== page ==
Especially these days, people seem confused about the proper role of the State. Many, if not most people haven’t bothered to find out what the State is supposed to be doing or even what the State really is — a social tool, not the “Mortall God” of totalitarian philosopher Thomas Hobbes. That is why we usually list the pillar having to do with the social tool of the State before the others — as did Father Heinrich Pesch.
Here CESJ finds itself in full agreement with Father Pesch — in theory, at least — and Father Pesch’s Lehrbuch was, by his own admission, not to be construed as a handbook for economic practice, but as a work of theory. (Jacques Yenni, S.J., “Pesch’s Goal of the Economy” Social Order, April, 1951, 175.) As one expert on solidarism explained,
|Individuals, not the State, are primarily responsible for themselves.|
The attainment of their private material welfare by individuals and private social units, such as families, is a matter of double causation. It must be the immediate product of their own self-responsible efforts and initiative. And it is, secondly, the mediate product of the public material welfare.
Thus, individuals and non-public social groups have the direct responsibility for realizing their private material welfare. (2, 289 and 316; 3, 826 [these are references to the Lehrbuch, volume and page number]) To allow for self-responsibility, social economy must be organized on a basis of private enterprise and considerable freedom to compete in productive activity and in the determination of one’s consumption pattern. (2, 316; 5, 123) [Emphasis in original.] (Ibid., 172.)
That is, the normal way of doing things is for people to secure their “private material welfare” by their own efforts. The State or other social body, “public material welfare,” is permitted to offer assistance to “individuals and non-public social groups” under the principle of double effect (“a matter of double causation”). “The goal of social economy does not involve a full provision for all the wants of all the citizens. To assign such a goal to the economic system would be to demand, in effect, the very disappearance of the ‘problem of economy’ itself.” (Ibid., 170.)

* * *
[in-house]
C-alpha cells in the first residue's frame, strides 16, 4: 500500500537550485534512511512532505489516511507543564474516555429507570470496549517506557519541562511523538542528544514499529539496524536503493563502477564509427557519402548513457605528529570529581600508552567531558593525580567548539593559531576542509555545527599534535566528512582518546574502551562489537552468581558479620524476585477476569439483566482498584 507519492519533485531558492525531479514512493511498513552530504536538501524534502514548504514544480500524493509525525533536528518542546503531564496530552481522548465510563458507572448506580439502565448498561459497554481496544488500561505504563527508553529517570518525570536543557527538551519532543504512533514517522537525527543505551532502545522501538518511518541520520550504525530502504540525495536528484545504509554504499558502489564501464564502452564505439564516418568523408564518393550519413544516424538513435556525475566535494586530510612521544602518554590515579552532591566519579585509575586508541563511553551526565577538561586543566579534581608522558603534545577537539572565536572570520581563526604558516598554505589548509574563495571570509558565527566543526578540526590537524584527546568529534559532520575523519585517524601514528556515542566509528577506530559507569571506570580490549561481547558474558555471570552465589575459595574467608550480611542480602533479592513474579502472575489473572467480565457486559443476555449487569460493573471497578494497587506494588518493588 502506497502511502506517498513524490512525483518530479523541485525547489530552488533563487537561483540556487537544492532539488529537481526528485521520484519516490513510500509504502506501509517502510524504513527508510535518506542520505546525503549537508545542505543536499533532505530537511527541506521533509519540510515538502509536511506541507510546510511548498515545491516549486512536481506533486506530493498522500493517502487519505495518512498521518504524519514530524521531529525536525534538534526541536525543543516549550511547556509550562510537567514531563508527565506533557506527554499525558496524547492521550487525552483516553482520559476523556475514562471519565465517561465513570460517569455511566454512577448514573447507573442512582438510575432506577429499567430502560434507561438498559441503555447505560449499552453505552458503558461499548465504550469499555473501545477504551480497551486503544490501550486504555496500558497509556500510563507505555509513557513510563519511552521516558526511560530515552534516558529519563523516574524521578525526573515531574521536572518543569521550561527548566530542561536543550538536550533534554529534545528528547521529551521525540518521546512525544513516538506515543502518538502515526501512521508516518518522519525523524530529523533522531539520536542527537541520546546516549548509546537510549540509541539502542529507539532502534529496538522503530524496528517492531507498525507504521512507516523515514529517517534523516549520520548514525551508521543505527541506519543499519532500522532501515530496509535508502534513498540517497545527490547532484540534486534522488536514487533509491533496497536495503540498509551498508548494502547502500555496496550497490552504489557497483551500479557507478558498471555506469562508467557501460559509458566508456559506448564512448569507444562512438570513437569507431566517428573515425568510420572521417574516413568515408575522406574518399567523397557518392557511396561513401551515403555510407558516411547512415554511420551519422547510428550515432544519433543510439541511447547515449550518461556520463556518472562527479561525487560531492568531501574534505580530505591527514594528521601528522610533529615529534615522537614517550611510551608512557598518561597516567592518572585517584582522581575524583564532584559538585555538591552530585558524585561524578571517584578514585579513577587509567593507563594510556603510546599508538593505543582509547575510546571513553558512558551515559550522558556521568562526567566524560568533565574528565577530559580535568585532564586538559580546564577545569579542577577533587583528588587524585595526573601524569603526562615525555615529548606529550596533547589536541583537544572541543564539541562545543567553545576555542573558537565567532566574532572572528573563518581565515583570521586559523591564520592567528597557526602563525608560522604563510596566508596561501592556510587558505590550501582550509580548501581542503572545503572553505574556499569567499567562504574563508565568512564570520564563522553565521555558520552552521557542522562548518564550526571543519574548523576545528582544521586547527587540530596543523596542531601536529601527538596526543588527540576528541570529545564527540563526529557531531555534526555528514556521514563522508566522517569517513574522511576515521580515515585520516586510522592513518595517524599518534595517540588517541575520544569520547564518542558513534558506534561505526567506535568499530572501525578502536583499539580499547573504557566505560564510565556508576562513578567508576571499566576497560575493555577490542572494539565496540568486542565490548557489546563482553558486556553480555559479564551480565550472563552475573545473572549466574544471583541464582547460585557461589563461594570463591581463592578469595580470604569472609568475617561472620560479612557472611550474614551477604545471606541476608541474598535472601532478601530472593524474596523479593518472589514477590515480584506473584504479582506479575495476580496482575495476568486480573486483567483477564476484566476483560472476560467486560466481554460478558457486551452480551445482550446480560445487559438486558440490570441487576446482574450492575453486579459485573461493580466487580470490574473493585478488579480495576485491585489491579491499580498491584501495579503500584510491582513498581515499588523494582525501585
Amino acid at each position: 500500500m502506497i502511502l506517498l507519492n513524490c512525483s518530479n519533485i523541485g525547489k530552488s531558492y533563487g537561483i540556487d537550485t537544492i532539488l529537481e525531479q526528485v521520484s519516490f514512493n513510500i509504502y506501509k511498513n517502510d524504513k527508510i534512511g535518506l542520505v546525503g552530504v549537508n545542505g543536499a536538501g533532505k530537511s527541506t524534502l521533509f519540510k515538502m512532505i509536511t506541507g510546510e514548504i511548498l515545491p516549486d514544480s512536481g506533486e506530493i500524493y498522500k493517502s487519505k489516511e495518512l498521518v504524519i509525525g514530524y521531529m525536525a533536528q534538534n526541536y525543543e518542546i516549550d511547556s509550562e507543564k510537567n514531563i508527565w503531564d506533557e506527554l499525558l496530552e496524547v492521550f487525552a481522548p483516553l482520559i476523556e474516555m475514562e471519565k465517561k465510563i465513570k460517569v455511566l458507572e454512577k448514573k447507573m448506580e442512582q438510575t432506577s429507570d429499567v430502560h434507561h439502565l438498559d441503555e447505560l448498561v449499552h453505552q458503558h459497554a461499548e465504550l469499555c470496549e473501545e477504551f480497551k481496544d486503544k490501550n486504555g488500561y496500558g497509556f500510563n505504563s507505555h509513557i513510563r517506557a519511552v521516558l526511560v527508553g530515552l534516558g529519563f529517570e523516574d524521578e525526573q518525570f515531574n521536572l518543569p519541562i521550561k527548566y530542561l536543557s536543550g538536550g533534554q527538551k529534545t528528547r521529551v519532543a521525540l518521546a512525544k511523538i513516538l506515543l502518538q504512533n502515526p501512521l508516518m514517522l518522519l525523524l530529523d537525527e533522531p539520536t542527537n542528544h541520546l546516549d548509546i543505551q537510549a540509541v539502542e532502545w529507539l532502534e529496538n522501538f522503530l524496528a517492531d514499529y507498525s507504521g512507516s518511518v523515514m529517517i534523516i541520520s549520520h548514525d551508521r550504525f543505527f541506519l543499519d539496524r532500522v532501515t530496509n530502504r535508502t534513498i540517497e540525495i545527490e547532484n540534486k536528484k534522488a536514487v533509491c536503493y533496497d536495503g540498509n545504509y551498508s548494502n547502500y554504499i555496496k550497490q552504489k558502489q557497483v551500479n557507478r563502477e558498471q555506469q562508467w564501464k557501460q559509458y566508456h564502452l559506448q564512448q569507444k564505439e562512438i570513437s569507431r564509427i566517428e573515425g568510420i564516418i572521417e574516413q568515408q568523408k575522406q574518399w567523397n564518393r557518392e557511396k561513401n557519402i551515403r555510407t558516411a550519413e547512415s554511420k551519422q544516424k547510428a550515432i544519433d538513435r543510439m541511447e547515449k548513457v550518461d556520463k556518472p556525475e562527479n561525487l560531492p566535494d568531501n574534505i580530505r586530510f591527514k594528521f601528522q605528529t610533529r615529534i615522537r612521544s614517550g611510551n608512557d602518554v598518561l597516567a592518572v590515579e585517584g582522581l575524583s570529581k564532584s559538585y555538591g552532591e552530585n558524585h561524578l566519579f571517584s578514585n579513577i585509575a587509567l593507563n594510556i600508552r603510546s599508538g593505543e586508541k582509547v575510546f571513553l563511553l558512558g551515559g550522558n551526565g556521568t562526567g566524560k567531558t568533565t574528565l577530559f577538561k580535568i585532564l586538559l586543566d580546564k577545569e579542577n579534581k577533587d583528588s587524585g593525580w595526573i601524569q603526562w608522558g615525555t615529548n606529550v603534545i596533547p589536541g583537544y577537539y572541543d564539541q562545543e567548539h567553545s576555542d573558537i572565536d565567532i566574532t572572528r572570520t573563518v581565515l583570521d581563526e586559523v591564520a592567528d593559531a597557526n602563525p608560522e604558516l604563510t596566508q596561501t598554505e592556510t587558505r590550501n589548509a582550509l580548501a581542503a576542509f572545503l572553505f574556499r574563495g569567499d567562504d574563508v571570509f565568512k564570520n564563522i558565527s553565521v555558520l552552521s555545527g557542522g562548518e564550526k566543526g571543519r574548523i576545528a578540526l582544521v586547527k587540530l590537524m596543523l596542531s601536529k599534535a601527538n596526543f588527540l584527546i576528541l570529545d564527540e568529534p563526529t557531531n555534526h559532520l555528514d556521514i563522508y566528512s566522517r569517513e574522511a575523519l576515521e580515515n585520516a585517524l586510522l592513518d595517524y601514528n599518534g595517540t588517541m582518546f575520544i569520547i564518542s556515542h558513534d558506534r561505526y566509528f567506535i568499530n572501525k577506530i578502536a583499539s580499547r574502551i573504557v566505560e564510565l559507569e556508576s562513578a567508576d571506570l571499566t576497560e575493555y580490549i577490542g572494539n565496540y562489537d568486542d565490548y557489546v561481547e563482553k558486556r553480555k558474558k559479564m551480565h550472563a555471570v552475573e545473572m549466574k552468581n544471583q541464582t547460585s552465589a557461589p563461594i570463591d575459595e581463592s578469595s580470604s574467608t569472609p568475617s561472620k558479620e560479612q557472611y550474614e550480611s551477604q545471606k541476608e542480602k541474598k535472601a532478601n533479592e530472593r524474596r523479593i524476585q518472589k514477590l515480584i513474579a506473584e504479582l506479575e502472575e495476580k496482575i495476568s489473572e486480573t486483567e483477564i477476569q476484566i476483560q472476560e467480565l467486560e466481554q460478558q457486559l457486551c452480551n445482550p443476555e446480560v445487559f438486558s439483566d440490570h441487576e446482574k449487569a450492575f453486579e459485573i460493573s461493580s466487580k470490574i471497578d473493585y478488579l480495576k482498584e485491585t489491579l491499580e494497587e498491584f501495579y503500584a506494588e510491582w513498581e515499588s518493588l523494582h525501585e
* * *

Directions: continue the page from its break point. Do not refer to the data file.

|Wage slavery is still slavery|
This “principle of double effect” allows an unintended evil, in this case, the imposition of dependency status on “individuals and private social units” and a measure of degradation of human dignity, as an expedient in order to meet material needs in an emergency. Thus, such good or morally indifferent mechanisms as the living wage, family allowances, health benefits, and so on, may be necessary to maintain people in a manner otherwise consistent with the demands of human dignity, and there is nothing wrong with them per se . . . but they have the unintended evil effect of undermining that same human dignity. A living wage system is still a wage system, and is a "structure of sin" because it takes for granted the dependent status of the worker and his or her family.